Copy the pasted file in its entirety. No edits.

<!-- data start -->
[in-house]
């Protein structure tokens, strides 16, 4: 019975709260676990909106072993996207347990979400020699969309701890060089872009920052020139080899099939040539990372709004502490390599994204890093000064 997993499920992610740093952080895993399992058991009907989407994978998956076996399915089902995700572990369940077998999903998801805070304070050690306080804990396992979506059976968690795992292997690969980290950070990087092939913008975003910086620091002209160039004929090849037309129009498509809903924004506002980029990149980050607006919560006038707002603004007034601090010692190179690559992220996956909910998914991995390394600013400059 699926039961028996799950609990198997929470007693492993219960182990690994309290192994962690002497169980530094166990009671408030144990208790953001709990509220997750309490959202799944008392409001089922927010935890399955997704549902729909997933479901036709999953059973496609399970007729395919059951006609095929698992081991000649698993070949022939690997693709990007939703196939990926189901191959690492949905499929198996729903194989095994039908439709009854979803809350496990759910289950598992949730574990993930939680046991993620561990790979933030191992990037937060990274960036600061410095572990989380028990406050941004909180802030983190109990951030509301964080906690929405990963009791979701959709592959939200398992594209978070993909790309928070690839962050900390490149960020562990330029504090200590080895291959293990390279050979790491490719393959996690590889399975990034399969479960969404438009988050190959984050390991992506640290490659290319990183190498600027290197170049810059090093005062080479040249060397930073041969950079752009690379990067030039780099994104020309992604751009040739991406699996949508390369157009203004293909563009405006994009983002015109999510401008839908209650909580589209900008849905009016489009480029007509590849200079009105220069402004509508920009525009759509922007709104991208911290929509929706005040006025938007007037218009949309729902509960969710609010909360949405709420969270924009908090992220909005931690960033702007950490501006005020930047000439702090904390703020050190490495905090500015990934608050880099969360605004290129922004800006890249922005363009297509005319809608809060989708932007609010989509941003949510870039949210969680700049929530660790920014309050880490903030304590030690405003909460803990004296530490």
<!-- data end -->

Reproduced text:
[in-house]
């Protein structure tokens, strides 16, 4: 019975709260676990909106072993996207347990979400020699969309701890060089872009920052020139080899099939040539990372709004502490390599994204890093000064 997993499920992610740093952080895993399992058991009907989407994978998956076996399915089902995700572990369940077998999903998801805070304070050690306080804990396992979506059976968690795992292997690969980290950070990087092939913008975003910086620091002209160039004929090849037309129009498509809903924004506002980029990149980050607006919560006038707002603004007034601090010692190179690559992220996956909910998914991995390394600013400059 699926039961028996799950609990198997929470007693492993219960182990690994309290192994962690002497169980530094166990009671408030144990208790953001709990509220997750309490959202799944008392409001089922927010935890399955997704549902729909997933479901036709999953059973496609399970007729395919059951006609095929698992081991000649698993070949022939690997693709990007939703196939990926189901191959690492949905499929198996729903194989095994039908439709009854979803809350496990759910289950598992949730574990993930939680046991993620561990790979933030191992990037937060990274960036600061410095572990989380028990406050941004909180802030983190109990951030509301964080906690929405990963009791979701959709592959939200398992594209978070993909790309928070690839962050900390490149960020562990330029504090200590080895291959293990390279050979790491490719393959996690590889399975990034399969479960969404438009988050190959984050390991992506640290490659290319990183190498600027290197170049810059090093005062080479040249060397930073041969950079752009690379990067030039780099994104020309992604751009040739991406699996949508390369157009203004293909563009405006994009983002015109999510401008839908209650909580589209900008849905009016489009480029007509590849200079009105220069402004509508920009525009759509922007709104991208911290929509929706005040006025938007007037218009949309729902509960969710609010909360949405709420969270924009908090992220909005931690960033702007950490501006005020930047000439702090904390703020050190490495905090500015990934608050880099969360605004290129922004800006890249922005363009297509005319809608809060989708932007609010989509941003949510870039949210969680700049929530660790920014309050880490903030304590030690405003909460803990004296530490």